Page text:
Same goes for cold beverages, I’ve been bringing my own Mason Jar for the last few years because I tend to like an Iced Chai Latte in the summer. And after all these visits, a barrista at my local Starbucks in the Lincoln Square neighborhood of Chicago just told me that they actually have glasses. This was great to know. BUT I have since learned that only SOME Starbucks have the glasses, so best to keep bringing my own. Now if only Starbucks had their employees actually ask customers if it was “for here or to go” we’d be getting somewhere. BUT they do not. SO it’s up to YOU! You can do it!
5. Bring your own container
This one takes a tiny bit more dedication, but really not that much. When I go have a meal out somewhere I simply tuck a smallish Tupperware container into my bag. This way, I can take any leftovers home (which I usually have because I don’t need to eat the typically large portion served!) without wasting one of their containers. And let’s be clear, it doesn’t matter IF their container is recyclable or even compostable (are you going to actually make sure it goes into a compost bin??), it’s still a new container that doesn’t need to go into rotation. Yes, I’ll admit, if I’m at dinner at a fancy restaurant, this sometimes feels weird, and I don’t always do it, but I’m trying hard to get over it. If you do get takeout or leftovers in the plastic containers, please wash them and save them for next time. And I’m not going to link to any containers here, because we know you already have some!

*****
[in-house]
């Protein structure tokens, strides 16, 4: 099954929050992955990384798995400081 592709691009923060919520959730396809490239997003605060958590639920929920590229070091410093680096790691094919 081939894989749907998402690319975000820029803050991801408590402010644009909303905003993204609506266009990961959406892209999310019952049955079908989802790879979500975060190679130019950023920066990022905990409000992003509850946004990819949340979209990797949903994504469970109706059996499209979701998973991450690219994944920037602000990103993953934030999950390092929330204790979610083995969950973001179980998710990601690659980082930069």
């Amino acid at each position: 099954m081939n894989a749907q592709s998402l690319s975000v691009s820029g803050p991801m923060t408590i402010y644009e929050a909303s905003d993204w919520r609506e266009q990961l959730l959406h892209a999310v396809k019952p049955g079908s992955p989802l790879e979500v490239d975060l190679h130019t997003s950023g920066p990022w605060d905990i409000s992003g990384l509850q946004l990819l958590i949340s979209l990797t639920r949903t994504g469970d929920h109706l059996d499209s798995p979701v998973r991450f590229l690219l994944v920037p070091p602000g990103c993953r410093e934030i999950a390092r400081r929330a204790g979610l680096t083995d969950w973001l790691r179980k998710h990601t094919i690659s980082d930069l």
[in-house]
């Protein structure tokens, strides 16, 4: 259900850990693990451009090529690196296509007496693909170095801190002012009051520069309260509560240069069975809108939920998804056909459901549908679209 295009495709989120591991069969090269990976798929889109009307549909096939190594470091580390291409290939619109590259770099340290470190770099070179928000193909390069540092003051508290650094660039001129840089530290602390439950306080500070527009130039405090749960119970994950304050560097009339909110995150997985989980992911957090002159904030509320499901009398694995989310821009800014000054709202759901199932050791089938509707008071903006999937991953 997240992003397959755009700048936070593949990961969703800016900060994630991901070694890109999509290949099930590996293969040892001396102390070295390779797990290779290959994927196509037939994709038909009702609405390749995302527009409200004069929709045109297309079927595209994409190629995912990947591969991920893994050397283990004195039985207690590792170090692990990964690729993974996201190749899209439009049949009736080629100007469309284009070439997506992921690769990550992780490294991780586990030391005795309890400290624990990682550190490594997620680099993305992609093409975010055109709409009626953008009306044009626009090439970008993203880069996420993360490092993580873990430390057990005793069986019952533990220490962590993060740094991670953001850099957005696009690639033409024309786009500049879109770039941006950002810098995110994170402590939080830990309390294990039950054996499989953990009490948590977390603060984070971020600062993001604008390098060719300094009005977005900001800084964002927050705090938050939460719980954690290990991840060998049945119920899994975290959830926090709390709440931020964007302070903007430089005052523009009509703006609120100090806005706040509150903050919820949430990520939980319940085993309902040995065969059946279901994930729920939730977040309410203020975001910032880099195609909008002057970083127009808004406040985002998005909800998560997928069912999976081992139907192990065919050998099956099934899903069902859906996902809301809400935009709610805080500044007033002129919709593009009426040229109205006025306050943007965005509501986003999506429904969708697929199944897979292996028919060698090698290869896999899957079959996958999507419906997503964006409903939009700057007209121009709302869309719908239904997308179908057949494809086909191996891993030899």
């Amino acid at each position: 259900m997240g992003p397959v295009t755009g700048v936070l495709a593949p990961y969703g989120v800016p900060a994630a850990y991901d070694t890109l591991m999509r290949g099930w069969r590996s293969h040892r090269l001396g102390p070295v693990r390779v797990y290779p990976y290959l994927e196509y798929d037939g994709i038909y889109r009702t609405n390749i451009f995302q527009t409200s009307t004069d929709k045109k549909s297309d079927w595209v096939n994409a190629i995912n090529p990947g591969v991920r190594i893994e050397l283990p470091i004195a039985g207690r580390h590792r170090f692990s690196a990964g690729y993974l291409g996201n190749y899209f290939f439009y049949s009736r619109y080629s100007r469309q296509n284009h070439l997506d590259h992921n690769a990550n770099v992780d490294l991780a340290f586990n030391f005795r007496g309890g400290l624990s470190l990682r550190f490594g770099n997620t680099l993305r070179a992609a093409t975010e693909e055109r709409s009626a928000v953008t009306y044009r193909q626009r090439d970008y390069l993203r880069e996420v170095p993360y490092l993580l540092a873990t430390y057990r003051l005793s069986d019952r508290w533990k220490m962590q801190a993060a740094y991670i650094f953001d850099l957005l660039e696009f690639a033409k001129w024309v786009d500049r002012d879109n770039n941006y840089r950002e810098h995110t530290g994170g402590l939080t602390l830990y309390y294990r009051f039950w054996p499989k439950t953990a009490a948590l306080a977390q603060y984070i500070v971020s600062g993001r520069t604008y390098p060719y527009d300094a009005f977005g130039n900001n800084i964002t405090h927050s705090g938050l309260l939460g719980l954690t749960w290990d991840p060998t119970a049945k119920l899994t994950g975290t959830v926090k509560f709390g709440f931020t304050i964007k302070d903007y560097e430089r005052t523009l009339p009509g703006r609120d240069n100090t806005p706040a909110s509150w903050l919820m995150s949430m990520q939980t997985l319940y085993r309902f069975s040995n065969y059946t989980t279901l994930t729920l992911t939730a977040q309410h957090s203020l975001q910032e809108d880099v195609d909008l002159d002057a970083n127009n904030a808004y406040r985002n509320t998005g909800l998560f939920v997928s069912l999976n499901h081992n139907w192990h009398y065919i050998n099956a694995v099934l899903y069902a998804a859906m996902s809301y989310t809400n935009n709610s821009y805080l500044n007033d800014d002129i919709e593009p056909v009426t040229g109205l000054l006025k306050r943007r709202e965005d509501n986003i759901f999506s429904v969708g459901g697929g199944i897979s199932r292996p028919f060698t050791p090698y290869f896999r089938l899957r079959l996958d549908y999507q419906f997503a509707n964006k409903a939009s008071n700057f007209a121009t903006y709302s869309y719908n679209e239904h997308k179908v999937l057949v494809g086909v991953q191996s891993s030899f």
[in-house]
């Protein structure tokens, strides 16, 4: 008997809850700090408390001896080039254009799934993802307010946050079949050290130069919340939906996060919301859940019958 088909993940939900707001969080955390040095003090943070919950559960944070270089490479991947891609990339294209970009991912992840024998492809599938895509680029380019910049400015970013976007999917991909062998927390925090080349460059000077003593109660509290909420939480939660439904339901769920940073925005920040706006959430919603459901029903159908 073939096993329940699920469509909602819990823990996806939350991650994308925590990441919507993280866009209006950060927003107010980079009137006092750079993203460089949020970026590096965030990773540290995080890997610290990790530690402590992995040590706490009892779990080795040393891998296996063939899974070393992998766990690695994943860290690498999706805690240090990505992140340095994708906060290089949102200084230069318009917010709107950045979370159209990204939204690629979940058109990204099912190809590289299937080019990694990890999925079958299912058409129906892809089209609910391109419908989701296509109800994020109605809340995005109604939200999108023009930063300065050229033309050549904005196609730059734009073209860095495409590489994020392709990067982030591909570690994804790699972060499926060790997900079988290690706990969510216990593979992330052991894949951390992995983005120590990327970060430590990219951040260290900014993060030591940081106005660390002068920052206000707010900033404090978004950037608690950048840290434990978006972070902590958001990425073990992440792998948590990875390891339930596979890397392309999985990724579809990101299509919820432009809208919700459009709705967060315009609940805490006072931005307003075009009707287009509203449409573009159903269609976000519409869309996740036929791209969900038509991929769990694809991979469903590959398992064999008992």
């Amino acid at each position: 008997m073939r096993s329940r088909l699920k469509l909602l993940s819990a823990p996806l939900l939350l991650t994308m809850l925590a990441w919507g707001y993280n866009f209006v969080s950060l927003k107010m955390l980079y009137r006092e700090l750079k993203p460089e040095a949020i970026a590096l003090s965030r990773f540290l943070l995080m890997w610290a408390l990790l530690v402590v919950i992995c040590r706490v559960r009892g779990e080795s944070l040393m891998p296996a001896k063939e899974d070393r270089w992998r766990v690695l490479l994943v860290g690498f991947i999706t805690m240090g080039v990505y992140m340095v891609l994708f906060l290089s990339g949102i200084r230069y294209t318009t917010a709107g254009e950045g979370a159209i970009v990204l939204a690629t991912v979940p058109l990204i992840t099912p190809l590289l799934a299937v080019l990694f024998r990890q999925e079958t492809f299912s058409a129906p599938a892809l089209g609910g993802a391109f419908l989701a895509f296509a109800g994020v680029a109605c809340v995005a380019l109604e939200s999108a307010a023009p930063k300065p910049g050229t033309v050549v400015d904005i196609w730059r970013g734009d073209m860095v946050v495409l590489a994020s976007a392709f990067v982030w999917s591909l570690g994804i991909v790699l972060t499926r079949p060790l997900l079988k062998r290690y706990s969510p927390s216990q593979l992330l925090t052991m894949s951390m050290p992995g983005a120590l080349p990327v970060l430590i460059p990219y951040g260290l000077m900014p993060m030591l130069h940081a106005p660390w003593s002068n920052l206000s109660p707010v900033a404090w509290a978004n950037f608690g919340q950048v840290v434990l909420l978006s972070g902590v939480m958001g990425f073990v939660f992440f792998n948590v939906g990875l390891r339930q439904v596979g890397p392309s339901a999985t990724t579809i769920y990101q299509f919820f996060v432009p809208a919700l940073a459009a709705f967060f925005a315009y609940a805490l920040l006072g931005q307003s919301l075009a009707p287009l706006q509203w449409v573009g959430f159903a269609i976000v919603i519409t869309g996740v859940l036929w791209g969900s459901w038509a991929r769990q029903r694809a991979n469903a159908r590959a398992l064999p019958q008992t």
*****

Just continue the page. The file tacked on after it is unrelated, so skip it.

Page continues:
Please say NO to the straw. It seems like a little thing, but they are giving them out everyday and these stupid tubes fill up landfills and harm animals. The problem with straws is one of sheer volume. Americans alone use an estimated 500 million straws every day. Straws are small and hard to pick out when workers sift through recycling, meaning they are rarely recovered.
Some restaurants are now only giving them out only if you ask for it, which is a good thing! It’s a waste when they stick them in your drinks even if you don’t want one.
Essentially every piece of plastic ever made is still here.
Plastic in landfills or the ocean, never goes away or biodegrades due to its chemical make up, it simply breaks down into smaller pieces and all too often these pieces get ingested by birds and fish and turtles and makes them sick and die. You may have already seen the video of the poor turtle with a drinking straw painful stuck deep inside its nostril.
Not only does plastic create so much waste that never truly goes away, but to create more plastic we need more oil and gas extraction and more electricity to power the plastic production. It’s a never-ending loop that we can each start to disrupt.
Another book I read recently which I recommend: